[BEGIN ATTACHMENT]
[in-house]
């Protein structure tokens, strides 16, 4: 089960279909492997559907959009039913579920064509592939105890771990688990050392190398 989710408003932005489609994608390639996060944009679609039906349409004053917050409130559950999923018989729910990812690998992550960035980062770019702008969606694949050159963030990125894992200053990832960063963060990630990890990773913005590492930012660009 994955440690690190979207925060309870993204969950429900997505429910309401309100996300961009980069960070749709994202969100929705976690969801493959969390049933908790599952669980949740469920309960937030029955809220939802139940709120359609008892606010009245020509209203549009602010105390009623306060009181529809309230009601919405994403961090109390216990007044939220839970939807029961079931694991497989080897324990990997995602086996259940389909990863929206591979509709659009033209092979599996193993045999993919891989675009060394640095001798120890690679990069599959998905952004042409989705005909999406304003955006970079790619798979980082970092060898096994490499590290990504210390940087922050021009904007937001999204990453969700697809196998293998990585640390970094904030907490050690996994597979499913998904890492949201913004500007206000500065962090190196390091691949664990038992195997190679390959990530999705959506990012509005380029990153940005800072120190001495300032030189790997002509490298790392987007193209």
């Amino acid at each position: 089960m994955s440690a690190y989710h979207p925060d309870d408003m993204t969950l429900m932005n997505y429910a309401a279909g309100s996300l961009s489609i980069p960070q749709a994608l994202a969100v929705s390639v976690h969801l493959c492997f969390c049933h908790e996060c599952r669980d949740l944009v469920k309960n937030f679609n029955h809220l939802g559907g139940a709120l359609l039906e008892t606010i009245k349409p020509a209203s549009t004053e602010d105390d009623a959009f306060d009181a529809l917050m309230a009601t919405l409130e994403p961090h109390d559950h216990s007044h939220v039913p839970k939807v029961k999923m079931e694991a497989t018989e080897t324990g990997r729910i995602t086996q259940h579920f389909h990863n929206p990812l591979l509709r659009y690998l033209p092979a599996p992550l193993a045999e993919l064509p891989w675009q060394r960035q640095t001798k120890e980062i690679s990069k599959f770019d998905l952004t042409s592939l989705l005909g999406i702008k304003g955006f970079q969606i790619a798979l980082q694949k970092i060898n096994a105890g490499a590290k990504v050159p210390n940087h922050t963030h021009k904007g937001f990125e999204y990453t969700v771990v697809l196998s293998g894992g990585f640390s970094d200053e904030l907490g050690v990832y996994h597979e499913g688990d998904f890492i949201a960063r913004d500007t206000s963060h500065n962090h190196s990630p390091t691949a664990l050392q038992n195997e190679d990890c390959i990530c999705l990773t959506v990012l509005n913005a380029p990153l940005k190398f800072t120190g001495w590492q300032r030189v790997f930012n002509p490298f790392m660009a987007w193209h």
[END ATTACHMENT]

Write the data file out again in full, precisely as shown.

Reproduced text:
[in-house]
């Protein structure tokens, strides 16, 4: 089960279909492997559907959009039913579920064509592939105890771990688990050392190398 989710408003932005489609994608390639996060944009679609039906349409004053917050409130559950999923018989729910990812690998992550960035980062770019702008969606694949050159963030990125894992200053990832960063963060990630990890990773913005590492930012660009 994955440690690190979207925060309870993204969950429900997505429910309401309100996300961009980069960070749709994202969100929705976690969801493959969390049933908790599952669980949740469920309960937030029955809220939802139940709120359609008892606010009245020509209203549009602010105390009623306060009181529809309230009601919405994403961090109390216990007044939220839970939807029961079931694991497989080897324990990997995602086996259940389909990863929206591979509709659009033209092979599996193993045999993919891989675009060394640095001798120890690679990069599959998905952004042409989705005909999406304003955006970079790619798979980082970092060898096994490499590290990504210390940087922050021009904007937001999204990453969700697809196998293998990585640390970094904030907490050690996994597979499913998904890492949201913004500007206000500065962090190196390091691949664990038992195997190679390959990530999705959506990012509005380029990153940005800072120190001495300032030189790997002509490298790392987007193209």
């Amino acid at each position: 089960m994955s440690a690190y989710h979207p925060d309870d408003m993204t969950l429900m932005n997505y429910a309401a279909g309100s996300l961009s489609i980069p960070q749709a994608l994202a969100v929705s390639v976690h969801l493959c492997f969390c049933h908790e996060c599952r669980d949740l944009v469920k309960n937030f679609n029955h809220l939802g559907g139940a709120l359609l039906e008892t606010i009245k349409p020509a209203s549009t004053e602010d105390d009623a959009f306060d009181a529809l917050m309230a009601t919405l409130e994403p961090h109390d559950h216990s007044h939220v039913p839970k939807v029961k999923m079931e694991a497989t018989e080897t324990g990997r729910i995602t086996q259940h579920f389909h990863n929206p990812l591979l509709r659009y690998l033209p092979a599996p992550l193993a045999e993919l064509p891989w675009q060394r960035q640095t001798k120890e980062i690679s990069k599959f770019d998905l952004t042409s592939l989705l005909g999406i702008k304003g955006f970079q969606i790619a798979l980082q694949k970092i060898n096994a105890g490499a590290k990504v050159p210390n940087h922050t963030h021009k904007g937001f990125e999204y990453t969700v771990v697809l196998s293998g894992g990585f640390s970094d200053e904030l907490g050690v990832y996994h597979e499913g688990d998904f890492i949201a960063r913004d500007t206000s963060h500065n962090h190196s990630p390091t691949a664990l050392q038992n195997e190679d990890c390959i990530c999705l990773t959506v990012l509005n913005a380029p990153l940005k190398f800072t120190g001495w590492q300032r030189v790997f930012n002509p490298f790392m660009a987007w193209h």